What do you call a house with most of the framework in place, some of the plumbing, and a few walls? More than started, but a long way from finished. That just about fits the description of what some are calling ‘the first synthetic liver.’
It’s far from being a true liver, though a few components are in place. Lead author Pedro Baptista and colleagues at Wake Forest University Baptist Medical Center (Winston-Salem, North Carolina, USA) started with an animal liver. They removed all the liver cells with a specialized detergent, leaving only the collagen ‘skeleton’ (structural material) and most of the network of blood vessels. Into this framework they introduced human liver cells of two types: immature liver cells (known as progenitor cells) and endothelial cells (surface cells) that typically line blood vessels. This constructed ‘organ’ was then placed in a bioreactor (a chambered device that provides oxygen, nutrients, and controls many environmental variables such as temperature). In about a week the scientists observed growth of cell tissue and the beginnings of liver cell function.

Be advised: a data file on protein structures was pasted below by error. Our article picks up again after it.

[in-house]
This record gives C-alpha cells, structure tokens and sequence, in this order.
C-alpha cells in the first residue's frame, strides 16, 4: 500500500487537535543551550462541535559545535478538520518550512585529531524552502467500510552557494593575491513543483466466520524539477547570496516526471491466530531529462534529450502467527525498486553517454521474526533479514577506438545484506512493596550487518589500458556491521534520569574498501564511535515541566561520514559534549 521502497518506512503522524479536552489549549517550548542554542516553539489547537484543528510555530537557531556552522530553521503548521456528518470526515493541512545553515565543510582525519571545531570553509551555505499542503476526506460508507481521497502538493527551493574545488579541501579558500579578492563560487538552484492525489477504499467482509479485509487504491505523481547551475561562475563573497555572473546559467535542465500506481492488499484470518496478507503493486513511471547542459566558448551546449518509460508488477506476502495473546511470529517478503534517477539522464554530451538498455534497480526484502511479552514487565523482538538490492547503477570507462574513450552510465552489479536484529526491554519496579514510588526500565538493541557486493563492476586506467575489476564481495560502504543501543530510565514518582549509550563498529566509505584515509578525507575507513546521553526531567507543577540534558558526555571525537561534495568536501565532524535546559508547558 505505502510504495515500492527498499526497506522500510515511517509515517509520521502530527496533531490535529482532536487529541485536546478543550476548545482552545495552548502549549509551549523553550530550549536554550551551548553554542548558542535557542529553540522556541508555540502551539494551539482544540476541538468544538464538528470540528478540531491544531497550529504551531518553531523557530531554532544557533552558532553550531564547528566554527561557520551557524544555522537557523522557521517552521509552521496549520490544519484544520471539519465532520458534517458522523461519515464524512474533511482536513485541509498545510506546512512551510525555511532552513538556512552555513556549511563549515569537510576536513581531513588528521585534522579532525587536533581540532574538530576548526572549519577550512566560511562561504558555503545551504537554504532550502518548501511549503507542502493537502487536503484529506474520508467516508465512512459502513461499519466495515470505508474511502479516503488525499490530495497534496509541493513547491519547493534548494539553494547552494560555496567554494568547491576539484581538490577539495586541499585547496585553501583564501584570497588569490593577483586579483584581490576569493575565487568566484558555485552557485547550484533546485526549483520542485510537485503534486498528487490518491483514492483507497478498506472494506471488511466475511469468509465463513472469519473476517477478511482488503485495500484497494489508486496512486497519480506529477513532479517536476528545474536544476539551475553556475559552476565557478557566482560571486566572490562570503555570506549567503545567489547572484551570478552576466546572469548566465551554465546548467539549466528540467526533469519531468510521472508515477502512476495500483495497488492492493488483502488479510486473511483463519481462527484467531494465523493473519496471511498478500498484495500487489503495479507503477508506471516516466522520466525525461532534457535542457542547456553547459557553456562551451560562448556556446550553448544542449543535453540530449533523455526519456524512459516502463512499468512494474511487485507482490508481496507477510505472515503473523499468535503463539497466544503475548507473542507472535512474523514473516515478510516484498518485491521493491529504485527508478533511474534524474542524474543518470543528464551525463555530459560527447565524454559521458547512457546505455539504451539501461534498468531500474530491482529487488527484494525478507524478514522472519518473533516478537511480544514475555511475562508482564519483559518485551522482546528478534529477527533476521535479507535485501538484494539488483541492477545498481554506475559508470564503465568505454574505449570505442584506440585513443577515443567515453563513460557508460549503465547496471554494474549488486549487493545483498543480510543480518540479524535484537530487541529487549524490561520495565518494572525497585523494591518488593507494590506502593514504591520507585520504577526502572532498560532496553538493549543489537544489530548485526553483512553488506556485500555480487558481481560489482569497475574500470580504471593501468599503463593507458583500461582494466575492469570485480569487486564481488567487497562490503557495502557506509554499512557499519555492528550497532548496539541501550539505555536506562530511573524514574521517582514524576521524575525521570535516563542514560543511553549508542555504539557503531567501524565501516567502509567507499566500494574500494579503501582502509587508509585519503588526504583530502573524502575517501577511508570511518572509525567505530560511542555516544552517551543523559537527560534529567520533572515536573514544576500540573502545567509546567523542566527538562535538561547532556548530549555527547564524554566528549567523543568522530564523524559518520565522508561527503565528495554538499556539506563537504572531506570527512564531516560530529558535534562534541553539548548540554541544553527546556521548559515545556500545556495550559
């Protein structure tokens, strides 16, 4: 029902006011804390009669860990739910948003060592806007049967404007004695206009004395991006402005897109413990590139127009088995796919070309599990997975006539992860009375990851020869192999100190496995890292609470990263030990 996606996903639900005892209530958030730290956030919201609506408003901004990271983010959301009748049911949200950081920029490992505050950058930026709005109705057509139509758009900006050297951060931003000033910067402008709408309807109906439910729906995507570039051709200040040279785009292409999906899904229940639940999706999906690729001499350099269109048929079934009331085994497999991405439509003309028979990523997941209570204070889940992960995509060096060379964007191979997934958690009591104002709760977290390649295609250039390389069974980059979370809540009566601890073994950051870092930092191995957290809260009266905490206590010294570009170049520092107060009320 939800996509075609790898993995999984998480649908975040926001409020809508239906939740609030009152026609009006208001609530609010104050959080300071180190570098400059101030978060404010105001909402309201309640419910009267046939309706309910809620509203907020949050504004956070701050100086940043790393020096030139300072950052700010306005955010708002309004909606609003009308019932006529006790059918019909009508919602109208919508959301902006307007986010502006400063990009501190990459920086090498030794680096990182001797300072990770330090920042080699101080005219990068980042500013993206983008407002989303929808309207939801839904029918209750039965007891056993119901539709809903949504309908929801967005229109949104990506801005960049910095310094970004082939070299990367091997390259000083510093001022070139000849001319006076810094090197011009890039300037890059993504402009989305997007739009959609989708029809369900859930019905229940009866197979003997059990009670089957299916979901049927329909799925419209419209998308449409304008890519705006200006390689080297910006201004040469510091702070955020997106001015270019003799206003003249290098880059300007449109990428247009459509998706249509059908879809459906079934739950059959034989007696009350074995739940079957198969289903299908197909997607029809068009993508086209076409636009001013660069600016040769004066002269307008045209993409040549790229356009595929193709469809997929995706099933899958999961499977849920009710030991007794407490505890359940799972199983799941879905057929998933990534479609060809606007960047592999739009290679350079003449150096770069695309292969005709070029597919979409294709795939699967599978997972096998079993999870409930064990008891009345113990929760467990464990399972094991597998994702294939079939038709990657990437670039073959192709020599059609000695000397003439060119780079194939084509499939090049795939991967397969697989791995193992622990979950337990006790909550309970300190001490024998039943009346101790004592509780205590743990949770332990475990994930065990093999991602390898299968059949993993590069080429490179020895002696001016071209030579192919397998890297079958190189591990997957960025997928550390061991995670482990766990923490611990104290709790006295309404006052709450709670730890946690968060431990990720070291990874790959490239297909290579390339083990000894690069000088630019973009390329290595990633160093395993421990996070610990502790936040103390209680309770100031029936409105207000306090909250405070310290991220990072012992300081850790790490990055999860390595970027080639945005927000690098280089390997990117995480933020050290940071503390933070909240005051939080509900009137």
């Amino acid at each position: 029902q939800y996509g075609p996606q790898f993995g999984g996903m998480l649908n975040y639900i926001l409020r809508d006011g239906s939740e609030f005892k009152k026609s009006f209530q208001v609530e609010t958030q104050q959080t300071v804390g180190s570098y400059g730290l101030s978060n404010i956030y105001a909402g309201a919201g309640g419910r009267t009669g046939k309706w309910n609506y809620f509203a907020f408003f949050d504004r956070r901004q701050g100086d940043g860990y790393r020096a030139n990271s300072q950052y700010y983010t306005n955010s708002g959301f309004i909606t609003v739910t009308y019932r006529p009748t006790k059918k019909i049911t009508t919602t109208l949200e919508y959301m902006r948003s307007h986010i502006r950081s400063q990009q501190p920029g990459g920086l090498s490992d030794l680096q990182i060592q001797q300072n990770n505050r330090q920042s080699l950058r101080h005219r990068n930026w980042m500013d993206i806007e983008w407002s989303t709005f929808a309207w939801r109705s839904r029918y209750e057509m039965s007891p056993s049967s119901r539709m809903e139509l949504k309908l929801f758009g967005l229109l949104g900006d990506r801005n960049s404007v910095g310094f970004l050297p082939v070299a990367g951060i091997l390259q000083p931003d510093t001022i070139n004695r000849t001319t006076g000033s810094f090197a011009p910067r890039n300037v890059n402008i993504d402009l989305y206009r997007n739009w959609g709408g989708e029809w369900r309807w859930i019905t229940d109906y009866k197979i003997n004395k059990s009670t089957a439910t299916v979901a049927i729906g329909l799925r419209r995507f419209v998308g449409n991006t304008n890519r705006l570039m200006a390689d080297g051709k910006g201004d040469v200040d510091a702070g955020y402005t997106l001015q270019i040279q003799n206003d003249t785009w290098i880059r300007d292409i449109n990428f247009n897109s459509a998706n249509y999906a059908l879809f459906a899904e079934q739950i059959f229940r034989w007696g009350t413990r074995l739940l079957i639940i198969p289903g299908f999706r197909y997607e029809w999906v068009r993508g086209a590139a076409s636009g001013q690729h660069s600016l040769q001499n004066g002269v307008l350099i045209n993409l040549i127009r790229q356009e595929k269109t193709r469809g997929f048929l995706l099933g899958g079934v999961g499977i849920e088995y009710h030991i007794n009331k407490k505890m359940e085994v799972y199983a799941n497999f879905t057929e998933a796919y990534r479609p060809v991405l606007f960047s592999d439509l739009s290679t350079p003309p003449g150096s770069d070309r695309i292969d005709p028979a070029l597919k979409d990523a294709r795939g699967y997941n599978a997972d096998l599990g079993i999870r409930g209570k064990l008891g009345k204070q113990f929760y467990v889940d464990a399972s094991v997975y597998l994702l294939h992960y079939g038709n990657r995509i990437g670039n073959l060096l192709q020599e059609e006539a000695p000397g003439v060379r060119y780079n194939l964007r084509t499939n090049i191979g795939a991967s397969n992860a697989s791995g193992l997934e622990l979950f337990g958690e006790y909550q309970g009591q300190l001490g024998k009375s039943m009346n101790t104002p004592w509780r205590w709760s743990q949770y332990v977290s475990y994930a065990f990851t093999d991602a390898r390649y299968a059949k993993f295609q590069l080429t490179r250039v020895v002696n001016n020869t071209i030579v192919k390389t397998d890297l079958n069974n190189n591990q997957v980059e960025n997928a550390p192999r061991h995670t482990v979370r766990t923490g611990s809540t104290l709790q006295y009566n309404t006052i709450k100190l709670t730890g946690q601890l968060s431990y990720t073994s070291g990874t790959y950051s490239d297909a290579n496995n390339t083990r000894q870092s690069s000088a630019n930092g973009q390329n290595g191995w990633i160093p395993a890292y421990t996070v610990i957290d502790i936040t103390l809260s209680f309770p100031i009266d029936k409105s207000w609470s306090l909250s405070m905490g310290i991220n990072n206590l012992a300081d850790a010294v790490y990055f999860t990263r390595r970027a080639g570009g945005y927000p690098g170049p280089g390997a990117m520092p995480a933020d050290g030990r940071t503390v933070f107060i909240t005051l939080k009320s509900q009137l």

The technique of using ‘scaffolding’ from animal organs and filling-in with human (or animal) cells, which have a tendency to develop according to the type of cell and organ structure, has promise – if only because the resulting synthetic organ shows some of the functionality associated with the natural organ. However, so far, these bioengineered organs are rudimentary mimics. The liver, for example, is one of the most complex and critical organs in the human body. Even now its functions are only partially understood, and the work of understanding it’s fantastically complicated chemistry at the molecular level is just beginning. It is not realistic to expect that a fully functional human liver will be bioengineered in the near future.
On the other hand, producing even the crudest synthetic liver and its kin is a learning tool. At some point, relatively soon, this type of synthetic organ may also become useful for testing drugs and medical procedures.